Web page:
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Kaufmann arranged to care for an elderly man in exchange for room and board. The arrangement ended when police arrested Kaufmann for stealing from the man. Packing Kaufmann’s belongings, the family discovered child pornography. A grand jury indicted Kaufmann for receiving and possessing materials involving sexual exploitation of a minor, 18 U.S.C. 2252(a)(2) and (a)(4). Kaufmann pled guilty. The mandatory minimum sentence for these convictions is enhanced to 15 years if the defendant has a prior conviction “under the laws of any State relating to aggravated sexual abuse, sexual abuse, or abusive sexual conduct involving a minor or ward, or the production, possession, receipt, mailing, sale, distribution, shipment, or transportation of child pornography." The district court concluded that this enhancement applies because Kaufmann has prior Indiana convictions for possession of child pornography. The Seventh Circuit affirmed, rejecting Kaufmann’s argument that his convictions did not support the enhancement because the Indiana statute criminalized conduct broader than the federal version of possession of child pornography. The Seventh Circuit has held that a 2252(b) enhancement does not require the state statute of conviction to be the same as or narrower than the analogous federal law; the words “relating to” in section 2252(b) expand the range of enhancement-triggering convictions. Kaufmann’s Indiana convictions are ones “relating to … possession … of child pornography.” View "United States v. Kaufmann" on Justia Law

Posted in: Criminal Law
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Miller cut a hole in his bathroom wall and secretly filmed teenage girls—friends of his own children—undressing and showering. Federal authorities investigated and, after extensive discussions, offered to allow Miller to plead guilty to possessing child pornography, an offense with a maximum penalty of 10 years’ imprisonment. Miller rejected the offer and went to trial, where he was convicted of the greater offense of producing child pornography and sentenced to 18 years. The Seventh Circuit, having previously rejected Miller’s challenge to his conviction and sentence on direct review, affirmed the district court’s denial of his petition for post-conviction relief under 28 U.S.C. 2255. Miller failed to show that his trial counsel provided ineffective assistance during plea negotiations. Miller’s counsel credibly testified that he fully informed Miller of the risks of rejecting the plea to simple possession and facing a charge of producing child pornography but that Miller insisted on going to trial on the view that accepting a 10-year sentence for possessing child pornography was tantamount to receiving a life sentence. The attorney and Miller “spent a long, long time” reviewing the case law informing the question whether the video images “met the federal definition of lascivious” and Miller made the ultimate decision to not accept the government’s offer. View "Miller v. United States" on Justia Law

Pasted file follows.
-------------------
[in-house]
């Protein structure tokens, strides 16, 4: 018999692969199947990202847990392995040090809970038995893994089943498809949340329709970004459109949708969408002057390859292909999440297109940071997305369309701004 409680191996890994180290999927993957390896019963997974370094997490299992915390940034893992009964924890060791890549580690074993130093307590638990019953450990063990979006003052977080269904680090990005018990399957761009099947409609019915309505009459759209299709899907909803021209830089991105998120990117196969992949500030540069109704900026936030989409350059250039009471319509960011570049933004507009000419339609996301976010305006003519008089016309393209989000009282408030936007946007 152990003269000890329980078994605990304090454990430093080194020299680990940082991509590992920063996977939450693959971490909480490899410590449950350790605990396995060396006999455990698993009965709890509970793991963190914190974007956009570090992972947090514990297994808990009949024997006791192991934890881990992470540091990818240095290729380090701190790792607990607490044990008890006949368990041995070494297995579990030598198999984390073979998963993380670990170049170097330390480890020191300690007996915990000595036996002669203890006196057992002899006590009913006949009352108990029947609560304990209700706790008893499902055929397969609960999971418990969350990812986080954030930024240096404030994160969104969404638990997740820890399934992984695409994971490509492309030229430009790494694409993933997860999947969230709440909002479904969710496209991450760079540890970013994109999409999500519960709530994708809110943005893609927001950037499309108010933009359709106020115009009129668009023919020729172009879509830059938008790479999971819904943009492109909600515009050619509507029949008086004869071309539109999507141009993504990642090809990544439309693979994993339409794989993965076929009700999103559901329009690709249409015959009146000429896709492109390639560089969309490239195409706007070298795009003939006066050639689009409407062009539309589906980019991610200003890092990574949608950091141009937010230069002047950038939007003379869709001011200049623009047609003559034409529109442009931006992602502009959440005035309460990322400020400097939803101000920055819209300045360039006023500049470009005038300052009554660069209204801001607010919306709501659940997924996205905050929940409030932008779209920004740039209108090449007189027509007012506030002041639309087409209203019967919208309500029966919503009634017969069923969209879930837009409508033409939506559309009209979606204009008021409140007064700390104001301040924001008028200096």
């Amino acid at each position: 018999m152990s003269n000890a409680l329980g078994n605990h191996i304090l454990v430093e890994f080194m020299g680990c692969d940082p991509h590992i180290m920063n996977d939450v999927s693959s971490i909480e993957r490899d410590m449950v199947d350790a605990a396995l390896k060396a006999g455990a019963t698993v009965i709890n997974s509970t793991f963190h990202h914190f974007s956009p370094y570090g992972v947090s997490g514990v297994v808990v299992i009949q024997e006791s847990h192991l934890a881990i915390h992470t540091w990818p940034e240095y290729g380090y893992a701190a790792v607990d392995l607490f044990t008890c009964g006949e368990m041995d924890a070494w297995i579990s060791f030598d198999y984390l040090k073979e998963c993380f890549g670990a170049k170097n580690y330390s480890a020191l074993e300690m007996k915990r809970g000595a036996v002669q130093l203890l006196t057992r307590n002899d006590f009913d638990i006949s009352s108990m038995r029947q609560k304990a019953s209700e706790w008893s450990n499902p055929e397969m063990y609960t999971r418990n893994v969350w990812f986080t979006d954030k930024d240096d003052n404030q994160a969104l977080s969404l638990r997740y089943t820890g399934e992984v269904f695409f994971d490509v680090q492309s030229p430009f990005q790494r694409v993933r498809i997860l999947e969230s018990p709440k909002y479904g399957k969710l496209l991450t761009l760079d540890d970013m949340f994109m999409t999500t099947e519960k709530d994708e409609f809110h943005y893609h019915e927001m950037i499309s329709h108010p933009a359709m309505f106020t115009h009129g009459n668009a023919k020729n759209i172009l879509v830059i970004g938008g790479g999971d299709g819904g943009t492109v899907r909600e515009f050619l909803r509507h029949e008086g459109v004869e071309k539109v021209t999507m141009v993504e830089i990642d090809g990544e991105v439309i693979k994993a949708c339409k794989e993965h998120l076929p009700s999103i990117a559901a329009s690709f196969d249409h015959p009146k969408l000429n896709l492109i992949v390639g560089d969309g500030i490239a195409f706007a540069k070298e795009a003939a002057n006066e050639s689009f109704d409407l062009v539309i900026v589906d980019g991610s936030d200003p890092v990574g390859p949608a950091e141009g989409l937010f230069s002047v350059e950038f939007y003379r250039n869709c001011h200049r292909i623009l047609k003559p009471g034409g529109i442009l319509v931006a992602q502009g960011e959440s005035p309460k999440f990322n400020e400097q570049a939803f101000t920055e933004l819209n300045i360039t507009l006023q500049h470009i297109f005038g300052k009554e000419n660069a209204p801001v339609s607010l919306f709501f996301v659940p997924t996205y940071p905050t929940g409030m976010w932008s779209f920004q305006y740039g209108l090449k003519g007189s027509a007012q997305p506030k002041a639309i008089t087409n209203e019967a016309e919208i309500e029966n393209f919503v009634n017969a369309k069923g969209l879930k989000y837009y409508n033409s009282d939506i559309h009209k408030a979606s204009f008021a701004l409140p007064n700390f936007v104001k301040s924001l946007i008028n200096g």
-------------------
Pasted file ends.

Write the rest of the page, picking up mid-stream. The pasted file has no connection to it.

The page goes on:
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The Southern Illinois Drug Task Force investigated Jackson and his associates. After a confidential source (CS) completed three controlled drug purchases from Jackson, each recorded via an audiovisual device, agents obtained a warrant and raided Jackson’s residence. They found methamphetamine, other drugs, cash, scales, and multiple loaded firearms. Jackson had previously twice pleaded guilty to felony drug charges and faced a mandatory minimum sentence of life imprisonment on count 4. The government determined not to call the CS as a witness. The judge admitted into evidence the recordings showing the CS purchasing drugs from Jackson. In a pretrial hearing, the judge noted that he had no discretion to modify the mandatory life sentence for a conviction on count 4. Jackson stated that, contrary to his lawyer’s advice, he wished to proceed to trial. The jury found Jackson guilty of counts 1 through 4. The First Step Act, Pub. L. 115-391, then became law, reducing the mandatory minimum sentence for 21 U.S.C. 841(b)(1)(A)(viii) (Jackson’s count 4) from life to 25 years. The Seventh Circuit affirmed Jackson’s convictions and life sentence, rejecting arguments that the government failed to lay the appropriate foundation before the recordings were admitted; the investigators should not have been allowed to “narrate” portions of the recordings; and that admission of the recordings without the CS’s presence and testimony violated the Confrontation Clause. The First Step Act is not retroactive and Jackson’s sentence was not unreasonable. View "United States v. Jackson" on Justia Law

Posted in: Criminal Law